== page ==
Description Ms. Cherry Lawrence was born in Morbihan, Louisiana into a large family. She and her siblings were raised on a farm where they learned much about cooking. Favorite dishes included mustard greens and okra dishes, biscuits, gumbo, and sweet potato pie. As she grew older, Ms. Lawrence carried with her this love of cooking. She and her husband owned and operated Hungry Po’ Boy in Houston for six years. After her husband’s death, Ms. Lawrence worked at the Medical Center del Oro as assistant to the Food Service Director. Today, she continues to cook for the seniors every week at Lilly Grove Missionary Baptist Church. She was interviewed on 30 April 2011 at the home of Ms. Marva Smith. The interview was conducted by Sandra Davidson and Toni Tipton-Martin. The last part of the interview is missing due to operator error. The interview is available at M.D. Anderson Library on the main campus of the university.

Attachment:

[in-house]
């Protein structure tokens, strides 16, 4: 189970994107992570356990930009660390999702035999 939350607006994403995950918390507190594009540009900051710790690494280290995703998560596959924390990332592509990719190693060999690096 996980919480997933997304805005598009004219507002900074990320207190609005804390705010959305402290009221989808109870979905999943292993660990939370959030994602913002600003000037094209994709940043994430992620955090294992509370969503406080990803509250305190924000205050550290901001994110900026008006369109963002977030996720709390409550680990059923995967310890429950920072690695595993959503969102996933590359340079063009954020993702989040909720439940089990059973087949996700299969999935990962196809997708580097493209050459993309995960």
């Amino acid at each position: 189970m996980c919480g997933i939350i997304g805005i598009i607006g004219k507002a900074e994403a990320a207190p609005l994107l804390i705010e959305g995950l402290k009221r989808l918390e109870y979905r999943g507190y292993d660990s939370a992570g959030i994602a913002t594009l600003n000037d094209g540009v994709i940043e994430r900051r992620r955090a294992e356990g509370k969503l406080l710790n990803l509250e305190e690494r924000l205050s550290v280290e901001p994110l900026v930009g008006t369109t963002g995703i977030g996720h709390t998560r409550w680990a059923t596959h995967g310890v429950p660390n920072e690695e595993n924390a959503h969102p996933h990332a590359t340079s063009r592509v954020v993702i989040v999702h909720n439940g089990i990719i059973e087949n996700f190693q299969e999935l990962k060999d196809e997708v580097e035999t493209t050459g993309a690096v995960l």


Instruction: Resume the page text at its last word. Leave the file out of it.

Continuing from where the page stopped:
Subject.Topical (LCSH)
  • Culture
Subject.Name (LCNAF)
  • Lawrence, Cherry
Subject.Geographic (TGN)
  • Houston, Texas
Genre (AAT)
  • interviews
Language English
Format (IMT)
  • audio/mp3
  • application/pdf
Original Item Location ID 2006-005, Box 13, HHA 00723
Original Collection Oral Histories - Houston History Project
Original Collection URL http://archon.lib.uh.edu/index.php?p=collections/controlcard&id=231
Digital Collection Oral Histories from the Houston History Project
Digital Collection URL http://digital.lib.uh.edu/collection/houhistory
Repository Special Collections, University of Houston Libraries
Repository URL http://info.lib.uh.edu/about/campus-libraries-collections/special-collections
Use and Reproduction Educational use only, no other permissions given. Copyright to this resource is held by the content creator, author, artist or other entity, and is provided here for educational purposes only. It may not be reproduced or distributed in any format without written permission of the copyright owner. For more information please see the UH Digital Library Fair Use policy on the "About" page of this website.
File name index.cpd
Item Description
Title Lawrence transcript, 1 of 1
Date April 30, 2011
Original Collection Oral Histories – Houston History Project http://archon.lib.uh.edu/index.php?p=collections/controlcard&id=231
Repository Special Collections, University of Houston Libraries